The Revolution Will be Televised represents an incredible TEN DAYS of consecutive films, talks, gigs and art exhibitions in The Common Place – an autonomous social centre that is reopening in the yuppified Calls district of Leeds centre. It has been organised by a network of Leeds-based anticapitalist activists committed to the expansion of autonomous social centres in the UK.
The fringe festival programme has two very distinct halves. From 4-8 November, The Common Place will be host to some twenty political films selected by the organisers of Leeds International Film Festival. Highlights include: Punk Attitude, which charts the origins of the anti-authoritarian music scene; The Beat of Distant Hearts, which examines the lives and works of the Saharawi refugee poets, singers and painters fighting for independence in south western Algeria; and films from the Middle East conflict, featuring the UK premiere of Refuseniks, which documents the testimony of several Israeli men and women who risk imprisonment by refusing to serve in the occupied Palestinian territories.
Then, from 9-13 November, The Common Place presents its own range of inspiring political documentaries, films, talks and gigs. Each day has a special theme: Czech surrealism, featuring Svankmaier’s Quiet Week in the House and David Jarab’s Vaterland – a hunting logbook; !America Latina Vive!, with films on the Zapatista uprising in Mexico, the Bolivarian Revolution in Venezuela and the history of the Argentinian military dictatorship seen through the life of Raymundo Gleyzer, the militant Argentine filmmaker kidnapped and murdered by the junta in 1976; Autonomia, revisiting the radical Italy of the seventies with Radio Alice, the story of the Italian free radio movement, and Antonio Negri – a revolt that never ends, profiling the controversial life and times of the autonomist Marxist philosopher and militant imprisoned for ten years for alleged links to the Red Brigades terrorist group; Precarity Planet, showcasing an incredible 13 films about the precarious state of our natural and social environment and a special live after-midnight concert by music industry-critic, musician and author Mat Callahan; and Fire in our hearts: Stories of anti capitalist resistance, which includes amazing footage from key moments in the recent uprising against globalcapitalism’s institutions of oppression, a talk & discussion ‘Making Poverty History or the New Scramble for Africa?’ with the exiled Pan-African freedom fighter, Kofi Mawuli Klu, and Naomi Klein’s film, The Take, exploring the phenomenal rise of occupied workers factories during the 2001 Argentinean uprising against neoliberalism.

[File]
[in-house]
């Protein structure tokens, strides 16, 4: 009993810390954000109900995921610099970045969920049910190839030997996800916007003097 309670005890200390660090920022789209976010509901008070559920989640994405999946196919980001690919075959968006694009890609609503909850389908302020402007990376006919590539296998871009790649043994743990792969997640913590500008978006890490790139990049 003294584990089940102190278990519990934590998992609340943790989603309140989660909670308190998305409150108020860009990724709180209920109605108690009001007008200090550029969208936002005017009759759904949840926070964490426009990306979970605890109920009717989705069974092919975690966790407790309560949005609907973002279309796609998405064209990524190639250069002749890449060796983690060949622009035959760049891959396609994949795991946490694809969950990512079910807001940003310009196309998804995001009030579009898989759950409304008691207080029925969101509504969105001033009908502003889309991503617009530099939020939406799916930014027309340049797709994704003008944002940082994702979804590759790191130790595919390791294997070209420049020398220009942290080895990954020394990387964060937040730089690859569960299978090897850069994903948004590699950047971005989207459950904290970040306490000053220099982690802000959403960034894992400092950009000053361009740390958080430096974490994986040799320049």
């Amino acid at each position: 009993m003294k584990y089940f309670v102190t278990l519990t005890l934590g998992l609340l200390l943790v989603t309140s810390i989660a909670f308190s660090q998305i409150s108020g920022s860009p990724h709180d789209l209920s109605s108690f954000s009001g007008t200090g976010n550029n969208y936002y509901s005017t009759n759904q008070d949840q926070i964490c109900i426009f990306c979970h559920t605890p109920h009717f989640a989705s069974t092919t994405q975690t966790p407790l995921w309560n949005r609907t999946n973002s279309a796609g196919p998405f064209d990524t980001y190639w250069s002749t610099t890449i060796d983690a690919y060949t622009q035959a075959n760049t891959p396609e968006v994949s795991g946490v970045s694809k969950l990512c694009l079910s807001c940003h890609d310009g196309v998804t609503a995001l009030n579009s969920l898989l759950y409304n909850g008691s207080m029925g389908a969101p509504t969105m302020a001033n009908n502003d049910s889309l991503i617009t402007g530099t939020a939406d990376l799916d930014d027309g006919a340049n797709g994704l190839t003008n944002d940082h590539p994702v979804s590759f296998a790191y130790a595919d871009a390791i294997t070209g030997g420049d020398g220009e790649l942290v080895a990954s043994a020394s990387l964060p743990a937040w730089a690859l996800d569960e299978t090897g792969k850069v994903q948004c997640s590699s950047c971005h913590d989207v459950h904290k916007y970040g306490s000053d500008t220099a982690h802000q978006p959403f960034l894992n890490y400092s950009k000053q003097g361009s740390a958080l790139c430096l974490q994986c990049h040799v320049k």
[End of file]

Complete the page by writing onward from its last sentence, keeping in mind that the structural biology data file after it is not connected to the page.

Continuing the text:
The beauty of The Common Place’s film festival is that attendees get more than just great political films about revolution – they will be actively participating in that revolution as well. The Common Place aims to create an accessible, self-managed and non-hierarchical space in the city in which together people can recover those things being eroded by the market society: a sense of community and solidarity, affordable food and entertainment, a non-commercial place to relax, talk, meet people or find information on political campaigns, issues and actions.